Best organic garden mulch for your plants
- By: Ashley Saunders
- November 2020
Mulch is a secret weapon of gardening which offers many benefits. It aids moisture retention, protects plants from the sun’s heat and keeps weeds at bay. A variety of mulches are available including organic and inorganic. But what’s the best organic garden mulch to use?
Usually spread as a thick layer over the soil and around plants, some mulches also contain nutrients, acting as slow-release plant food. Worms love to spread the mulch further into the soil. This improves soil structure, making it retain more moisture, free-draining and fertile.
With a variety of mulches available, each is used slightly different. The best organic garden mulches are made from dead plant material such as compost, leaves, bark or grass clippings. Inorganic mulches, on the other hand, are made from stones or gravel.
That said, they all have a positive benefit on your plants and the garden in general.
When to mulch?
The ideal time to use mulch is in the spring and autumn. Before adding mulch, you should remove all weeds and water the soil thoroughly. Add a think layer of mulch over the soil to lock the moisture into the soil. Aim to add a thick layer as the denser it is, the more weeds will be suppressed.
Here are our top picks for the best organic garden mulches to keep weeds tamed, boost your soil and allow your plants to flourish!
#1 Garden compost
Likely the easiest to make and one of the best organic garden mulch, garden compost is a superb all-rounder. It is fantastic at retaining moisture, suppressing weeds and soil improvement.
Chop up any garden waste and add in kitchen scraps to your compost bin. Every few months, give the pile a good turn. In six to 12 months, you should have a useable compost.
#2 Newspaper or cardboard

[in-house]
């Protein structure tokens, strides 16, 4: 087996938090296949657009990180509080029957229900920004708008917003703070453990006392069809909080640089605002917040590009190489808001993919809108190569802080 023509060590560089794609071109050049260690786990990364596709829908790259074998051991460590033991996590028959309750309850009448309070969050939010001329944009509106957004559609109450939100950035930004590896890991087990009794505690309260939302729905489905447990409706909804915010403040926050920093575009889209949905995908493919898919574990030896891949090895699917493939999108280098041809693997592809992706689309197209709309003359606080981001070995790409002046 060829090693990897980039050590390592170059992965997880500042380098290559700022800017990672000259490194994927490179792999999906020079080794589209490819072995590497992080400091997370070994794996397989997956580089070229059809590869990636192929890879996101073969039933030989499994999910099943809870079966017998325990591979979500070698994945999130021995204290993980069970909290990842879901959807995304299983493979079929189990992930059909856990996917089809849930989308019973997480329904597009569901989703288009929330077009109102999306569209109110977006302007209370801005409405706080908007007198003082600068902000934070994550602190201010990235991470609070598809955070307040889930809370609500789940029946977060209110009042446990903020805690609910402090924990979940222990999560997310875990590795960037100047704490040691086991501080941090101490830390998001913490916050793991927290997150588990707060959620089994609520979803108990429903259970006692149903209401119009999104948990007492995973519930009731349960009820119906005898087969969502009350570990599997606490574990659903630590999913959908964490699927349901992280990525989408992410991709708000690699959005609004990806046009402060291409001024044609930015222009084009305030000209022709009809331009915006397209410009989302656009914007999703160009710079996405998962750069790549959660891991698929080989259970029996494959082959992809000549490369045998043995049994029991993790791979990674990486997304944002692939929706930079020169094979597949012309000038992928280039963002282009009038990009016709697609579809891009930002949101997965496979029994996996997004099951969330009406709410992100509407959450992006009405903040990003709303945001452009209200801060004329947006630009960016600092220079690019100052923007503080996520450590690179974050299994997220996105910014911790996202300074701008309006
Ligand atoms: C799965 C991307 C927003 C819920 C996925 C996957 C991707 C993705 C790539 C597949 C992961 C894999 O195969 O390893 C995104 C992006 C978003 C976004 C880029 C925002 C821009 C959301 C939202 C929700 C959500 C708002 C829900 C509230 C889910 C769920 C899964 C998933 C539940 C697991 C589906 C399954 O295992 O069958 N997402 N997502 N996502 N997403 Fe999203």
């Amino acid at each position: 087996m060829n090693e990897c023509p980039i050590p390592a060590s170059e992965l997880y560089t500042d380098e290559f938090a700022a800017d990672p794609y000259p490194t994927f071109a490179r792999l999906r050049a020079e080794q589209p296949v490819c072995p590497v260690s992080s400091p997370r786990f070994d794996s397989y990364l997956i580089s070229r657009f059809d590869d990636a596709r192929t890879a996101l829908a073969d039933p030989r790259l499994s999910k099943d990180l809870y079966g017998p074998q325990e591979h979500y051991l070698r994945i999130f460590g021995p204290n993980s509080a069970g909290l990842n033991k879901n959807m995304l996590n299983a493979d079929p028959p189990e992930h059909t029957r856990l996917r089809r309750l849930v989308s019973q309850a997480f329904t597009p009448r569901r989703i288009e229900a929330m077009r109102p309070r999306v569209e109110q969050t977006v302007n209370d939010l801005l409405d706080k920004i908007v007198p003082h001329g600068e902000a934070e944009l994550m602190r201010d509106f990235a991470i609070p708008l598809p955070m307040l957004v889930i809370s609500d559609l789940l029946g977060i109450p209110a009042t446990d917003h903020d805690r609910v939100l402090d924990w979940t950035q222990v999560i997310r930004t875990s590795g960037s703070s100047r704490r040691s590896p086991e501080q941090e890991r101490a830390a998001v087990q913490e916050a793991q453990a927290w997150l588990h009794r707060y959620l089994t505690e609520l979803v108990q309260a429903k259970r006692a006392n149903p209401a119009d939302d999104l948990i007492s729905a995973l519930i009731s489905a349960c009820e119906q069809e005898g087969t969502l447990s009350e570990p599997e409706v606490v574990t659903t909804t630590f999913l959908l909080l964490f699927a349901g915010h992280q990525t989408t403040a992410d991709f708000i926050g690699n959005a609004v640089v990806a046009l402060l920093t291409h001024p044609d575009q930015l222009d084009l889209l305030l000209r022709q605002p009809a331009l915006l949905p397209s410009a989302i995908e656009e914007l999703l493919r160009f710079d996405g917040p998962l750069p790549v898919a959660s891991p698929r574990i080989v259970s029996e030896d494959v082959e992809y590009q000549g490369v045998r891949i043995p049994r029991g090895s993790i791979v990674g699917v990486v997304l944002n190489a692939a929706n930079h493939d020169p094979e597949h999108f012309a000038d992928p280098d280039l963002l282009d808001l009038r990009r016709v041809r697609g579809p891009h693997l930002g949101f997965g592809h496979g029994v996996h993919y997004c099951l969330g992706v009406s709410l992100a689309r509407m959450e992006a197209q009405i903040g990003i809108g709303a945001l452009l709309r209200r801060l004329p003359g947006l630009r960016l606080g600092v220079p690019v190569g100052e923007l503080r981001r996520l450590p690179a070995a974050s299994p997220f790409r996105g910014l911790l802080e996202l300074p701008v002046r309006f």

You might not consider newspapers as the best organic garden mulch, however, it’s easily available, 100% biodegradable and good for the soil. For the best results, use five layers or more as newspaper decomposes fairly quickly.
You may want to dampen the newspaper with water to stop it from blowing around and then cover the edges with some soil to hold it in place.
Instead of newspaper, try cardboard, it lasts longs and makes excellent footpaths between vegetable rows.
#3 Composted woodchips
Ideal for improving soil structure as they aid drainage and help it to retain more moisture, composted woodchips are smaller and darker than large woodchips. Also, as a bulky material, woodchips help to keep weeds down, while allowing plants to grow.
#4 Leaf mould
While low in nutrients, leaf mould is an excellent soil conditioner. Simply, bag up leaves in autumn, and wait 12 months, then they should be ready use as mulch around your plants.
Both straw and seedless hay work well as mulch and are particularly good for the vegetable garden. You should spread it on in thick layers as it tends to blow away easily.
#6 Mushroom compost
Often bought as ‘spent’ mushroom compost, it is alkaline, light and easy to use. Given its high pH, it’s ideal for lime-loving vegetables, including brassicas like cabbages and broccoli. That said, avoid using it on lime-hating, ericaceous plants like rhododendrons, camellias and heathers.
#7 Well-rotted horse manure
Packed with nutrients, Well-rotted horse manure retains moisture well. It’s excellent for mulching around plants like roses, pumpkins and squashes. Leave the horse manure to rot for at least two years. Otherwise, it can ‘scorch’ plant leaves and may remove nutrients from the soil.
#8 Grass Clippings
Admittedly, a pile of grass clippings can look untidy. That said, they break down incredibly fast. As one of the best organic garden mulches, grass clippings break down so quickly that they tend to warm up the soil, making them ideal for plants and vegetables that enjoy a nitrogen boost.
Be careful not to pile grass clipping too hight as the grass will “mat” and become oxygen-deprived (anaerobic), meaning it will produce a smelly odour.
What’s the best organic garden mulch?
There’s plenty of opportunities to create the best organic garden mulch within your garden. You could use grass clippings, hay, cardboard or even horse manure!
Whatever material you end up using, start by applying a generous layer to your plants or vegetables, then give it time to be absorbed by the soil. You might want to add another layer of mulch a few months later.
Any downsides of using organic mulch?
Depending on what organic mulch material you use, you could find that more pests appear. Creatures like slugs and snails love mulch as it’s a warm, damp layer of food. So, it’s worth being checking for pests often and dealing with them before it becomes an issue.
Even if you’re using the best organic garden mulch, you might need to apply a second layer and so you’ll need space to store materials. It’s worth having a bin or sacks for mulch behind the shed to ensure you always have some on hand.
That said, the benefits of using the best organic garden mulch far outweigh the downside. Plus it’s a great way to recycle materials within your garden.